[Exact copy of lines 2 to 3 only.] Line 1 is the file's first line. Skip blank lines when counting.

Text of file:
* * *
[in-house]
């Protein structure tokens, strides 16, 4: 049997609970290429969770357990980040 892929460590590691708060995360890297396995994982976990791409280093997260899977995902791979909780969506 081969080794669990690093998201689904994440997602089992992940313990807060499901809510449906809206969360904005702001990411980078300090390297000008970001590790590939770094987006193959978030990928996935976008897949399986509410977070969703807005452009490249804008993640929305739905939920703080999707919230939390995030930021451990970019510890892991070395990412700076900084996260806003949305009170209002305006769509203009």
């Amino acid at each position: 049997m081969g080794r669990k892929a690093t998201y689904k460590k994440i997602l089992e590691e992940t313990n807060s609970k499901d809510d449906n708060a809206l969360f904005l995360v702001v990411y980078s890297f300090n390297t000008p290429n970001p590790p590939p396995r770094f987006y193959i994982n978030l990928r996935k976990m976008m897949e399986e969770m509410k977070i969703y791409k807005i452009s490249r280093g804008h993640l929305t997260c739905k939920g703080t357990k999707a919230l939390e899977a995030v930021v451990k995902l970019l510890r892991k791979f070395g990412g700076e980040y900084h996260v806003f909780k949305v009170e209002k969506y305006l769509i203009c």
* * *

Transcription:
């Protein structure tokens, strides 16, 4: 049997609970290429969770357990980040 892929460590590691708060995360890297396995994982976990791409280093997260899977995902791979909780969506 081969080794669990690093998201689904994440997602089992992940313990807060499901809510449906809206969360904005702001990411980078300090390297000008970001590790590939770094987006193959978030990928996935976008897949399986509410977070969703807005452009490249804008993640929305739905939920703080999707919230939390995030930021451990970019510890892991070395990412700076900084996260806003949305009170209002305006769509203009």
């Amino acid at each position: 049997m081969g080794r669990k892929a690093t998201y689904k460590k994440i997602l089992e590691e992940t313990n807060s609970k499901d809510d449906n708060a809206l969360f904005l995360v702001v990411y980078s890297f300090n390297t000008p290429n970001p590790p590939p396995r770094f987006y193959i994982n978030l990928r996935k976990m976008m897949e399986e969770m509410k977070i969703y791409k807005i452009s490249r280093g804008h993640l929305t997260c739905k939920g703080t357990k999707a919230l939390e899977a995030v930021v451990k995902l970019l510890r892991k791979f070395g990412g700076e980040y900084h996260v806003f909780k949305v009170e209002k969506y305006l769509i203009c």